Commissioned by OCT LOFT in shinzen, (China), Ross Manning’s Wrong Notes is driven by a desire to build instruments that define their own rules for rhythm, beat, and tone. Chimes, hangers, and other found metal objects are struck by spinning string—each layered engagement between objects builds a constantly evolving and unrepeatable self-playing orchestra. Horn speakers amplify instruments—underscoring symbols of governance to the performance. The title offers an implicit challenge to the field of conventional music—questioning how a sound can be designated as either acceptable or wrong. Manning aims to build a new language, logic, and rules for the sounds generated by his custom instruments:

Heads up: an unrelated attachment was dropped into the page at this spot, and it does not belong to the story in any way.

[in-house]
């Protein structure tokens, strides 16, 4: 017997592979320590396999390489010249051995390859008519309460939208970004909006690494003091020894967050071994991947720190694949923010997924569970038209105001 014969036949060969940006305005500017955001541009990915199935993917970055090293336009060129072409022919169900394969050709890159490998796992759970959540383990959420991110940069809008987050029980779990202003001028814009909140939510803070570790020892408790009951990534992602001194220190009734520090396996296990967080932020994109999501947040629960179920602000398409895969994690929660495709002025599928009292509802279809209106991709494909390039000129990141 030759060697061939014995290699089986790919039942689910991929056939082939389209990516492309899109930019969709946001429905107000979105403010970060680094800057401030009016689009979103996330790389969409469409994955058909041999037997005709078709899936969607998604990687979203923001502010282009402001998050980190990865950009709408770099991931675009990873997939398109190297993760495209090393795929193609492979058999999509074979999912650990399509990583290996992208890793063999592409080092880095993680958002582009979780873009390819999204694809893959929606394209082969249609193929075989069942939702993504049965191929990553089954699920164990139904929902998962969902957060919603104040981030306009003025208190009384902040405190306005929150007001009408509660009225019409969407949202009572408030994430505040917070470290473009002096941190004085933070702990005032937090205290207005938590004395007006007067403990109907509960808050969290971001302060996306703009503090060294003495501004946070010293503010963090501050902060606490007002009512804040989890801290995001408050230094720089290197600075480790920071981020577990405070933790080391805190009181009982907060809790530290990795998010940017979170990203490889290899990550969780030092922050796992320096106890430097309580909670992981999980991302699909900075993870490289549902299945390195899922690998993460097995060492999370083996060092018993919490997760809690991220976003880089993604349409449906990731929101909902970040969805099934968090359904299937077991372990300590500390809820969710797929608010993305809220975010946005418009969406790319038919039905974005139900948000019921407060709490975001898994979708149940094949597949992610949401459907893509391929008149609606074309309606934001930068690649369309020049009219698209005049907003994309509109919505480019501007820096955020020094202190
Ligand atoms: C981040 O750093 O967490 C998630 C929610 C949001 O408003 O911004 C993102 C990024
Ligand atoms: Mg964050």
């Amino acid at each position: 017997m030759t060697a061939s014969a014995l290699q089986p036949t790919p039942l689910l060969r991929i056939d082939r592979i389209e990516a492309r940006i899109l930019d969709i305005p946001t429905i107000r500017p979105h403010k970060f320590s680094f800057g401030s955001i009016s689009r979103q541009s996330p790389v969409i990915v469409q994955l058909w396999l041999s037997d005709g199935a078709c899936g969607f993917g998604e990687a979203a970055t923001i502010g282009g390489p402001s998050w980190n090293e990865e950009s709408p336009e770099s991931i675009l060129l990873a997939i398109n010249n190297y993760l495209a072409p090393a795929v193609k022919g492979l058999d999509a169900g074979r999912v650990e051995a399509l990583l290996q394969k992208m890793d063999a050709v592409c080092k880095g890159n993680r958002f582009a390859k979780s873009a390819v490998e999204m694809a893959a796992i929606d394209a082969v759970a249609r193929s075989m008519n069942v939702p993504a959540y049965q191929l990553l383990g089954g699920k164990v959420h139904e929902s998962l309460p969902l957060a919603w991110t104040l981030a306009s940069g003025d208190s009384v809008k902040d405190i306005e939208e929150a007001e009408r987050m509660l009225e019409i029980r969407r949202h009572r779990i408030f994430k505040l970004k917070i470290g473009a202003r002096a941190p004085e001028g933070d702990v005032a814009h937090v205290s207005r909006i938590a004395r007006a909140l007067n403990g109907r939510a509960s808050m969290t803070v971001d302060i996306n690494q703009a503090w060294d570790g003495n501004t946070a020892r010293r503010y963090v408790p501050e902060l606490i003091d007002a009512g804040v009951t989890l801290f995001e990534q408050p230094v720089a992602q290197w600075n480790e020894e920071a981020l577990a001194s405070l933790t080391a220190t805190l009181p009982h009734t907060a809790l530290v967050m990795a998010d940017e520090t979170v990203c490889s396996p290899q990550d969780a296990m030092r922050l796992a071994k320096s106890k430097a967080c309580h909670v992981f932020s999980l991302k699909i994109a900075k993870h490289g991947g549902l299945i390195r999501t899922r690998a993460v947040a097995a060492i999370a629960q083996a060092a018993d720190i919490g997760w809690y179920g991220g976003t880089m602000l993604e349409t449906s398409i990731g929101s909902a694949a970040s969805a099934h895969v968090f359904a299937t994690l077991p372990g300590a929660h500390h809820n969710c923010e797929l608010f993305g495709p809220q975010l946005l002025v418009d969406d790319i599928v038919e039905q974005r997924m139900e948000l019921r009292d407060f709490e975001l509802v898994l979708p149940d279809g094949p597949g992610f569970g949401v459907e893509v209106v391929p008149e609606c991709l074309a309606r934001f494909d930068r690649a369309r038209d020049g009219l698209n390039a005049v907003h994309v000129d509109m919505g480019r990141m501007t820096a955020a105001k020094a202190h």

“Creating instruments is like building a tool which generates the sound itself and you have governance of what’s good or bad, and what’s right or wrong. They have their own language, no wrong notes, just individual personal taste. In the design of how it’s tuning and what they look like— there is no contention in how the work plays.” —Manning, in conversation about Wrong Notes 2022
Wrong Notes is encircled by a distinct curved timber structure built in collaboration with local architects. This backdrop dually acts as audience seating and a resonance chamber—drawing out the unique timbres of each note.